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A Cambodian court on Monday convicted a group of land rights activists of attempting to incite a Khmer Rouge-style revolution by teaching farmers about class divisions, the Associated Press reported.
Four members of the Coalition of Cambodian Farmer Community were arrested in May last year after giving a workshop to a congregation of farmers in the northeast of the country, where they discussed issues including land rights. They allegedly taught the attendants about class divisions between the rich and the poor.
Nearly half of the participants were arrested, but only the four activists faced charges. Now, the court has given them suspended five-year jail terms.
The arrests occurred in the run-up to the July 2023 general election, won in a landslide by the ruling Cambodian People’s Party (CPP), which international observers described as neither free nor fair. After the election, the CPP’s Hun Manet became prime minister, succeeding his father, Hun Sen, an authoritarian who led the country for almost four decades.
Government spokesperson Gen. Khieu Sopheak said the activists were plotting a “peasant revolution” and incited hatred toward the rich, evoking the ideology of the communist Khmer Rouge, whose 1975-1979 rule was marked by the killing of an estimated 1.7 million Cambodians.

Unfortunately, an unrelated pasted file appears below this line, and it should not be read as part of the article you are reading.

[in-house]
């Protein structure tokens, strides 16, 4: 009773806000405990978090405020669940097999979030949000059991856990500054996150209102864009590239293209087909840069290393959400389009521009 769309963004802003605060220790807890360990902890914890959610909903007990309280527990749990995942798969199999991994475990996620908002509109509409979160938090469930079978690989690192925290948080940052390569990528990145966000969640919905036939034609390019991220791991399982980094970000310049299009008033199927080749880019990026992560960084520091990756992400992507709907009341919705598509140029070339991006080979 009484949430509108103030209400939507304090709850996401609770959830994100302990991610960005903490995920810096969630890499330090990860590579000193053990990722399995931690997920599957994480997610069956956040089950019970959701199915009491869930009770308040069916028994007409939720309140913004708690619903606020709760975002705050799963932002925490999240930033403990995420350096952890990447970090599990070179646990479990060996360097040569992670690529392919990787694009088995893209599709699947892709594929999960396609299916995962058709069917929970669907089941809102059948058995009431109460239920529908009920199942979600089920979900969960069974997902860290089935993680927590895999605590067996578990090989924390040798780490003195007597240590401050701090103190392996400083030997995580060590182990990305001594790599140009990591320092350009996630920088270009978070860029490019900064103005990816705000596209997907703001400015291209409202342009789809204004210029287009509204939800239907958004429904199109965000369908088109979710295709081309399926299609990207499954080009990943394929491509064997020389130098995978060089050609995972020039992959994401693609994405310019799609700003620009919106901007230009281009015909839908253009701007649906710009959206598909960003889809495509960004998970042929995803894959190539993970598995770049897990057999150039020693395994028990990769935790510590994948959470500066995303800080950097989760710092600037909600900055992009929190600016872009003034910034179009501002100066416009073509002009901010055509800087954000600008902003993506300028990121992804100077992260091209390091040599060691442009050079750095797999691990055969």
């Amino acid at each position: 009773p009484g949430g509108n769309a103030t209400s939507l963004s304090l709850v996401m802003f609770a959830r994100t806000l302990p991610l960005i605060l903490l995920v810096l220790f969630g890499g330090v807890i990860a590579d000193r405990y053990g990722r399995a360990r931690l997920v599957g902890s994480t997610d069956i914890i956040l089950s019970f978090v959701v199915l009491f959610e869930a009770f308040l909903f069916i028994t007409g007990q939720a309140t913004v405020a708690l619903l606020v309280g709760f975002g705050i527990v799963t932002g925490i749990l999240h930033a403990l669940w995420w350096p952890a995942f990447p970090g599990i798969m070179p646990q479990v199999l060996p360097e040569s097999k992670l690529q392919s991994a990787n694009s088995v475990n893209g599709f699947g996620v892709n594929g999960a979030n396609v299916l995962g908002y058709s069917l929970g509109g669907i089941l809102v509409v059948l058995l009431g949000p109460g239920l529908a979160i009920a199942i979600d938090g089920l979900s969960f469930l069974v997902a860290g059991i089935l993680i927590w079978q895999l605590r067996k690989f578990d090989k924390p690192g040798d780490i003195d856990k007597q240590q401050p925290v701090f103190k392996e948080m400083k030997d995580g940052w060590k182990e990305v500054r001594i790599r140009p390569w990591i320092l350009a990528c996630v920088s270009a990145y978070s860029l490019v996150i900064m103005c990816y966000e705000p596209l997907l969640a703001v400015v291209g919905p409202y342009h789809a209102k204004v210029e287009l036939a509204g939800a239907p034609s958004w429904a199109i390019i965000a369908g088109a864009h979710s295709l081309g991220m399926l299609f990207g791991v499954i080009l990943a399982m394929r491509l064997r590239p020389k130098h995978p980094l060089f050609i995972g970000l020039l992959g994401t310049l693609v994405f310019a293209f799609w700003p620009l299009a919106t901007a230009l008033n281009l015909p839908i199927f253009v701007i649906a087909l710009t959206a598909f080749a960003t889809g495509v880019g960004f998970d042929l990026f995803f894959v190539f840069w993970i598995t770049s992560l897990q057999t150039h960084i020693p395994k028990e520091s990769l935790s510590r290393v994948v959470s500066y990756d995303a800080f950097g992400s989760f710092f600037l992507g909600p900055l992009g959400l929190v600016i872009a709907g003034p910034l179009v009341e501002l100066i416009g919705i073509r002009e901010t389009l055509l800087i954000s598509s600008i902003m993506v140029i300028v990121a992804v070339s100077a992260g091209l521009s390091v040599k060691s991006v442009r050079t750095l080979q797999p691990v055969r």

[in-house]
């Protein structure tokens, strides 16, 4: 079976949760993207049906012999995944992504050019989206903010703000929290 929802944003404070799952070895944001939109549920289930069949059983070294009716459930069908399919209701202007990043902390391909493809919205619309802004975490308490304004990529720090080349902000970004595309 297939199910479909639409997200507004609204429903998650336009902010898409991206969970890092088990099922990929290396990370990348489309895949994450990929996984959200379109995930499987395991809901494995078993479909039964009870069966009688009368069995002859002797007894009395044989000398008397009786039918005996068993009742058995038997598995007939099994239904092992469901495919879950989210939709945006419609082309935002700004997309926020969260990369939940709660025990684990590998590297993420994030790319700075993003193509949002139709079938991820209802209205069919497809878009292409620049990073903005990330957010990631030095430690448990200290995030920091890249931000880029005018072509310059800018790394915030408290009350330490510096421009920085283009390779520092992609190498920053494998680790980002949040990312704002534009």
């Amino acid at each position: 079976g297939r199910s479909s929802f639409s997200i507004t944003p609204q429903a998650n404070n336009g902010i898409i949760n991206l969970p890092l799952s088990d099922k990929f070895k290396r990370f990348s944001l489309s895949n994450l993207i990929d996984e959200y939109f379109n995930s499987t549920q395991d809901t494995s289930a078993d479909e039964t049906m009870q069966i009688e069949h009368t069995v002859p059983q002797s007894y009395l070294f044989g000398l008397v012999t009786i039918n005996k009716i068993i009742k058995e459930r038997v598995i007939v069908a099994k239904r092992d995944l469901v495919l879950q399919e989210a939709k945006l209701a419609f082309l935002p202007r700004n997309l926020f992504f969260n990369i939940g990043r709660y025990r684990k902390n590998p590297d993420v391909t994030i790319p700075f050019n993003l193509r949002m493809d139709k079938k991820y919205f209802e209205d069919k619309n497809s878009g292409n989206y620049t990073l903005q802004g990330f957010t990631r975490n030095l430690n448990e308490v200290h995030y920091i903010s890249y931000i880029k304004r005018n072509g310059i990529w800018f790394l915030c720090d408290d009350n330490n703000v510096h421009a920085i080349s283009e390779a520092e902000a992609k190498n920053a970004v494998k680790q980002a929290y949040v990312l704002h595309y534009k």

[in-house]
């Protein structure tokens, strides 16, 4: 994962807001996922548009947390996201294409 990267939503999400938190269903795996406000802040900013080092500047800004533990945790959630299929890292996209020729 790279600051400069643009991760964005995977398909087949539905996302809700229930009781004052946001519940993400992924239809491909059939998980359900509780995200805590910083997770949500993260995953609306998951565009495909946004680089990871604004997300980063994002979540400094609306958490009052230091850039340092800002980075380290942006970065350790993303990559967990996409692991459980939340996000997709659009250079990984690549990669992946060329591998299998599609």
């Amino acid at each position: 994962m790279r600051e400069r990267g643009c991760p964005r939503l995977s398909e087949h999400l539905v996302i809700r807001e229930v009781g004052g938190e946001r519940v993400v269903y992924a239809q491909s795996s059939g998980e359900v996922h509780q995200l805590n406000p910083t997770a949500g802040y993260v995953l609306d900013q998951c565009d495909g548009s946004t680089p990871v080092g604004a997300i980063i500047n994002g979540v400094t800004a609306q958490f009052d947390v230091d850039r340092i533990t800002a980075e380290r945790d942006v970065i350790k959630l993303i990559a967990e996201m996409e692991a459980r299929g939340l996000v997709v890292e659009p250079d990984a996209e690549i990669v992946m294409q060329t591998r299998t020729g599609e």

The Khmer Rouge had outlawed land ownership.
Hun Sen, once part of the Khmer Rouge regime before defecting in 1977, oversaw his party’s and country’s transition from communism to conservatism and state capitalism. His administration sold or leased resettled land to wealthy investors and members of the political elite.
Farmers were the most impacted by the violent land grabs, which have been called a crime against humanity.
By discussing the topics of land rights and class divisions, the Farmer Community activists politicized what should have been a lecture on best agricultural practices and stepped beyond their prerogatives, Khieu said.
The group’s chairman said he would appeal the verdict and carry on his work with farmers.